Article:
Change Your Attitude Change Your Life — You Have the Power!
“The ship’s gone, the stores are gone…so I guess we’ll go home.” ~ Sir Ernest Shackleton, after his ship the Endurance was crushed by ice and sunk, stranding them in the Antarctic, in 1915.
Twenty months after casually speaking the above words, Shackleton and his crew did emerge from that icebound landscape. He was a genius for setting the right attitude that would enable him and his 27 men to survive 20 brutal months of isolation, deprivation and below 0˚F weather. They did so in high spirits and not a man was lost. How did they do it? What can we learn about thriving during isolation and times of uncertainty? How can you use their experience to change your attitude, change your life?
As the men left the ship, they each took 2 pounds of provisions. The captain also made sure a 12-pound banjo came along for evening concerts and sing-a-longs. After reflecting on how the crew of the Belgica — the first expedition that overwintered in the Antarctic in 1897 — went mad and perished, Shakleton learned that having the right attitude, filling each day with healthful activities and keeping a routine were essential for survival.
Change Your Attitude Change Your Life – Why & How?
One of the most important ingredients for personal and professional success is Attitude. It’s more important than relying on skills. As a leader, who would you want on your team — the arrogant, hot-head who knows how to do everything or the person who lacks a few skills but is a team player who wants to be of service? It’s a lot easier to improve a skill-set than to change an ingrained attitude…it can be done, but it takes more work.
The men on the Endurance and the Belgica were all skilled…yet only the ones who cultivated a positive, forward-thinking, can-do attitude survived. Becoming highly-skilled is important. I love learning new skills, but you can be skillful and have a bad attitude. As Seth Godin says, “We learn something new by becoming temporarily incompetent.” A closed, proud attitude would never allow you to appear incompetent or vulnerable for a moment!
So, not any attitude will do. It’s important to cultivate the right attitude. There are three types of attitude: positive, negative and neutral. We’re born with a certain disposition and the people around us influence the development of our attitude. But we’re not locked into our genetic predisposition or our environmental influence. We have the power to choose.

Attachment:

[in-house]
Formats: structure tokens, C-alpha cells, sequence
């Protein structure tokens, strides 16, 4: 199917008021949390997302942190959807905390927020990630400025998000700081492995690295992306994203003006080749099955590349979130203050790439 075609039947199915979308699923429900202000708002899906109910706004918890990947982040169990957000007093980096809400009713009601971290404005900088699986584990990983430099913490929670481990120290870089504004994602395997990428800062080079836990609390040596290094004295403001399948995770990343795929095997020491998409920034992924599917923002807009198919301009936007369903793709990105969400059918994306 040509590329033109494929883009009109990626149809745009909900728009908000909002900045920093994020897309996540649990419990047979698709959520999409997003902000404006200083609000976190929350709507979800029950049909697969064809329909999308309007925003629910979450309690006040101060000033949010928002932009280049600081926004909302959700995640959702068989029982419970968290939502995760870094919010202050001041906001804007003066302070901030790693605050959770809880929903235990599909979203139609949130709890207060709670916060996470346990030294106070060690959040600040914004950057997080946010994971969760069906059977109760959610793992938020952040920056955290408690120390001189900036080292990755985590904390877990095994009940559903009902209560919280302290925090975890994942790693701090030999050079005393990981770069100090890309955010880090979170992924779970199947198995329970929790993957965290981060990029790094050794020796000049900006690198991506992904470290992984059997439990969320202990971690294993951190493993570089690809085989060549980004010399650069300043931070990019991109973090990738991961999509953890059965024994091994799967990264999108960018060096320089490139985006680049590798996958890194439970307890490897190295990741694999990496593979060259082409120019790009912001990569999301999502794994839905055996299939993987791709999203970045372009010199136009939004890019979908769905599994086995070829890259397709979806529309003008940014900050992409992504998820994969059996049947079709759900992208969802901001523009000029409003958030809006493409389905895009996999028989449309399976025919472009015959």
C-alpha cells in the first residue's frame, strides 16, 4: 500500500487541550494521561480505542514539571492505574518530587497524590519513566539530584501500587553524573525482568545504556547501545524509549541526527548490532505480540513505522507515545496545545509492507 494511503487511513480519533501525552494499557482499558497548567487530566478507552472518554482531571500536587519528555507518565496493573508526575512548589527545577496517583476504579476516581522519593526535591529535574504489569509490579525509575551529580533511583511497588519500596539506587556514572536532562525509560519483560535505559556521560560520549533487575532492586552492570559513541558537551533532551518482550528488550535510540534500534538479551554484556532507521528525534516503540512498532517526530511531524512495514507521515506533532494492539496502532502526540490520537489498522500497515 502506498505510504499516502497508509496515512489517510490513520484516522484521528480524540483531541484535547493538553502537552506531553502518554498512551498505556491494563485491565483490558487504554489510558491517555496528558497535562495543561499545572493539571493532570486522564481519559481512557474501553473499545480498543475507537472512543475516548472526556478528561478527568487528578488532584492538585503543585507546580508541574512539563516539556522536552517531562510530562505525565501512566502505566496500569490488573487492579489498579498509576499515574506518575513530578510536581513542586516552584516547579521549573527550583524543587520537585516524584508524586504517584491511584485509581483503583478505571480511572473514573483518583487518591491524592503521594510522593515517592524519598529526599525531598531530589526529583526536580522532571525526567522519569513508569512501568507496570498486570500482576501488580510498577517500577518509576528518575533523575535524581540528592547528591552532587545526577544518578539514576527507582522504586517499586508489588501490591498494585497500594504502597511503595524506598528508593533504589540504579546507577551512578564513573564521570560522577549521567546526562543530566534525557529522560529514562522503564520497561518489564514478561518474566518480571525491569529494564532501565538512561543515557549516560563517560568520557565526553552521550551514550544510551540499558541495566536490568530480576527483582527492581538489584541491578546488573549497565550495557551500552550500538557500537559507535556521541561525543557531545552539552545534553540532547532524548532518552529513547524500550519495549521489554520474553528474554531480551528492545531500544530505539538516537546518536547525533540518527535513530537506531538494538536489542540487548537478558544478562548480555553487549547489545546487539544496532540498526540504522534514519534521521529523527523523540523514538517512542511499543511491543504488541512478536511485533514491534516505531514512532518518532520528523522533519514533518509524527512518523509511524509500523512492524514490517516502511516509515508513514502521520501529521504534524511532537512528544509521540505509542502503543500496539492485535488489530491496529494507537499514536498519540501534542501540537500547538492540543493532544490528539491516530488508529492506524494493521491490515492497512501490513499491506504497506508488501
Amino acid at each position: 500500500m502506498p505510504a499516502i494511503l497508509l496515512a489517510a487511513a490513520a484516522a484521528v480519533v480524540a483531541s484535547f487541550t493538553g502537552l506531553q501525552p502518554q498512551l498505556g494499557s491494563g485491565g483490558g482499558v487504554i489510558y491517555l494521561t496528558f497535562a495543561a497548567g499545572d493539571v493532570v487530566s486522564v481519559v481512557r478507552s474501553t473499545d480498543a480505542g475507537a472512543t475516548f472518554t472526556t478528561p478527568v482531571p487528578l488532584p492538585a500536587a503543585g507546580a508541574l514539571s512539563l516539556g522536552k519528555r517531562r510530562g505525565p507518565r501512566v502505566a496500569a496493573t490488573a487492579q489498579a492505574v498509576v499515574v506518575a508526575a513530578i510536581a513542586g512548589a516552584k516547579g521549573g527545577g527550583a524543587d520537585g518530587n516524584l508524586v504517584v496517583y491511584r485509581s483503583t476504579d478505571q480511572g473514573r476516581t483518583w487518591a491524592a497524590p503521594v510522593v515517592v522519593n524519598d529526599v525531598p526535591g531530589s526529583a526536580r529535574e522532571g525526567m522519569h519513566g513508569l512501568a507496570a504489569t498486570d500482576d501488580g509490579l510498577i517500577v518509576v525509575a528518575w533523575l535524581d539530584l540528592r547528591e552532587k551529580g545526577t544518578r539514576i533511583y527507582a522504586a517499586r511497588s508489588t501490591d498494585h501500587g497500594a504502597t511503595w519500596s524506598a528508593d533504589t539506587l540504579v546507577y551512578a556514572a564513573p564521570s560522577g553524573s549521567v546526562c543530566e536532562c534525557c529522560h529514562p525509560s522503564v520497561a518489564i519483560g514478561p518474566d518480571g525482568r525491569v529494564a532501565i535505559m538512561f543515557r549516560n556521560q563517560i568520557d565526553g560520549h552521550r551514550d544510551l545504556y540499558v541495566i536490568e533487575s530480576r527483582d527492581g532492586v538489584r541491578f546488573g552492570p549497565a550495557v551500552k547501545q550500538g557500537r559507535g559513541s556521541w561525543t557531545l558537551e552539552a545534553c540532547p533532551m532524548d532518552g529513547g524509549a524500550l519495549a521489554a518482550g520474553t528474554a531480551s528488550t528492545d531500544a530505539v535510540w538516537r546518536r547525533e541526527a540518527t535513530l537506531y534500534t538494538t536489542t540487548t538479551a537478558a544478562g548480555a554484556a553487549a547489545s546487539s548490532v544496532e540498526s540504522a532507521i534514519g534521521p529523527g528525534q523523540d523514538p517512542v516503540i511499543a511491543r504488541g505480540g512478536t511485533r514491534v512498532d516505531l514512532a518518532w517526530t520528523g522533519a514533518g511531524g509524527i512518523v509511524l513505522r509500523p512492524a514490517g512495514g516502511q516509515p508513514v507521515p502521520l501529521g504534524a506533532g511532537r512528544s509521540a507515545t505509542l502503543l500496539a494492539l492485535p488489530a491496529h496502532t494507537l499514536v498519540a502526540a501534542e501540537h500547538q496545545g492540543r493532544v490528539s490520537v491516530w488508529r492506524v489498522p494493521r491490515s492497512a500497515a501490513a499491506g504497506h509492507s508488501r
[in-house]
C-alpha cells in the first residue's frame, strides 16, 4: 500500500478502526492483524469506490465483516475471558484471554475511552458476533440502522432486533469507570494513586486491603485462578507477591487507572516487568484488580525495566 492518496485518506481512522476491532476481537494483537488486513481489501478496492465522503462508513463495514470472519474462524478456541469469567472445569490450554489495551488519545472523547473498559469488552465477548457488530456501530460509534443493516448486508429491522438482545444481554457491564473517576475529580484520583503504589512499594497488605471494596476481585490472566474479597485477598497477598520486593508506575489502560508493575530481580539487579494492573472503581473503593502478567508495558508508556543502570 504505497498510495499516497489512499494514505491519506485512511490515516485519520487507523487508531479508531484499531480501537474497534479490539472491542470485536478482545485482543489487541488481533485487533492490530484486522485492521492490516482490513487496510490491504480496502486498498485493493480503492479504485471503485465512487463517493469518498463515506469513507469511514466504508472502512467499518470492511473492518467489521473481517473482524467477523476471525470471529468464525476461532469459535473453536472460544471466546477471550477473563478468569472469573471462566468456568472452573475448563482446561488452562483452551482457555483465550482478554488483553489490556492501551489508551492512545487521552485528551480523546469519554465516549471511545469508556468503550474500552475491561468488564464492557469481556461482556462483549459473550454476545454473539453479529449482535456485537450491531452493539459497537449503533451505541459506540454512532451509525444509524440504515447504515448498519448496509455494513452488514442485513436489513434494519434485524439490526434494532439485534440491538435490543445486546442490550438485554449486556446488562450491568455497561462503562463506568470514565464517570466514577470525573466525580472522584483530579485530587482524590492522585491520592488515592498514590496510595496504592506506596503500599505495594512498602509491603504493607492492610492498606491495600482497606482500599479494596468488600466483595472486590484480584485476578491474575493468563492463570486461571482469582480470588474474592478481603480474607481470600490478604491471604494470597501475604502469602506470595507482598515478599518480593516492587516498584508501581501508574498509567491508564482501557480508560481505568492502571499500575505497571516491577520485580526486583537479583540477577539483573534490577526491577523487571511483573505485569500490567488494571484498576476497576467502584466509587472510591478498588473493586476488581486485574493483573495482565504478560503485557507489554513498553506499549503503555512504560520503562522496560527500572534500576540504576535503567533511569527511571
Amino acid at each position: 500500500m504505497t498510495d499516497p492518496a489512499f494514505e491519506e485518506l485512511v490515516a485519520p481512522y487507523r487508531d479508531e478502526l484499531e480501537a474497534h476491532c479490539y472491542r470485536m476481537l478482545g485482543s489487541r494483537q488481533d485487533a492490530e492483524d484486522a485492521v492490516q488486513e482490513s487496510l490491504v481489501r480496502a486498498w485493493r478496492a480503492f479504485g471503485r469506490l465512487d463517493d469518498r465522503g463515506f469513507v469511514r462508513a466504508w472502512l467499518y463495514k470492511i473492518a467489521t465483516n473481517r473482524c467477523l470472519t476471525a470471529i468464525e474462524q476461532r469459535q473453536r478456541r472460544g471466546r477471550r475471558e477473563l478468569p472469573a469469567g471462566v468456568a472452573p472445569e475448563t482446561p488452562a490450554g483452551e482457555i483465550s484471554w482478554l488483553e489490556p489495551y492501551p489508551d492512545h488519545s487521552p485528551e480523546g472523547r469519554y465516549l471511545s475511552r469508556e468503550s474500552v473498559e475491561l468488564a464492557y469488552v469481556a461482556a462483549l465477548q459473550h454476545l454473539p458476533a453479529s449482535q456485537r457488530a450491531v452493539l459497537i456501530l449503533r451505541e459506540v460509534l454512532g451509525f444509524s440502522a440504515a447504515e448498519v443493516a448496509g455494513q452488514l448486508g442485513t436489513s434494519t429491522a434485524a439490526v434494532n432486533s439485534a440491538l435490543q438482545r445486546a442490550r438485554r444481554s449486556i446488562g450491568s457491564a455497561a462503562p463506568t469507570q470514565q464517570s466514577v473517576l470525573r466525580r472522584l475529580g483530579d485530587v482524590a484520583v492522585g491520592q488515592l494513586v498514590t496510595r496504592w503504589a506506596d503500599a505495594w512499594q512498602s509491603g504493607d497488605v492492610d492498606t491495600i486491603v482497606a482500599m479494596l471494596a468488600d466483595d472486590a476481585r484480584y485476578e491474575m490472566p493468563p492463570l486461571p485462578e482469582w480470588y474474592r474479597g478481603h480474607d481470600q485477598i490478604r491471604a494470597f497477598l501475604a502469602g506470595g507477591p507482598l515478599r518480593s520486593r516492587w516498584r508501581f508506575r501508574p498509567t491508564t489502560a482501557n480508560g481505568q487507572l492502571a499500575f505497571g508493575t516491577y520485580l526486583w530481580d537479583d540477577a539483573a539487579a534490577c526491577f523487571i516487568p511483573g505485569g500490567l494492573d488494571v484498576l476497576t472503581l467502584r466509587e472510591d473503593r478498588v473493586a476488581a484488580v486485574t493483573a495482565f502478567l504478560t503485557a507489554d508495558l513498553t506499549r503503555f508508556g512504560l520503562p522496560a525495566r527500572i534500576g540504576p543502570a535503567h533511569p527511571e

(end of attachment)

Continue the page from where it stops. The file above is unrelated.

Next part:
We can’t blame our environment because that is neutral. Our perception and reaction makes our environment “good” or “bad”. To one person, being on a ship is freedom — they have an open, curious attitude. To another person, it’s terrifying – they have a fearful attitude toward it.
Just as sailors tack or jibe the sails when the wind blows (the wind is neither evil or good; it just is), so you can mindfully shift negative reactions and beliefs to support a peaceful attitude under any situation.
If you don’t become mindfully self-aware, you could go through life with an attitude that someone else has formed. The attitude you possess should be one that you choose, one that serves your values, your dreams, your purpose. You decide what is normal, acceptable or comfortable based on what you experience and choose to believe.
To change your attitude involves a thinking process and mental development that…
- cultivates a willingness to learn from others.
- is willing to look inwardly.
- learns to put others first.
- spends time with positive, not negative, people.
- recognizes and stops negative thinking and complaining.
- develops gratitude.
- rewards personal accomplishments and celebrates your wins.
- takes time to renew your physical, emotional, mental and spiritual energy.
- establishes good systems, routines and habits.
- believes in self.
- looks for opportunities.
- speaks positively about everyone and everything.
- is optimistic.
- is prepared for anything, but expects the best.
- is flexible, curious and open.
Choosing your attitude is a key component in self-leadership. Strive to be mindful of the things that are influencing you every day. As you do so, you will contribute toward the world Susan B. Anthony envisioned,
“I look for the day…when the only criterion of excellence or position shall be the ability and character of the individual; and this time will come.”
Did you know I’m hosting a half-day self-leadership course, designed to help you visualize and plan for profound personal and professional growth in 2021? There’s a lot we can learn about sailing through whatever life brings. Contact me to learn more about “Setting Sail for 2021” on Tuesday, December 29th via Zoom or visit my Facebook page for more details. Don’t delay, space is limited to 10.
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Mental Health, Personal Growth - Professional Growth, Positive thoughts - Negative thoughts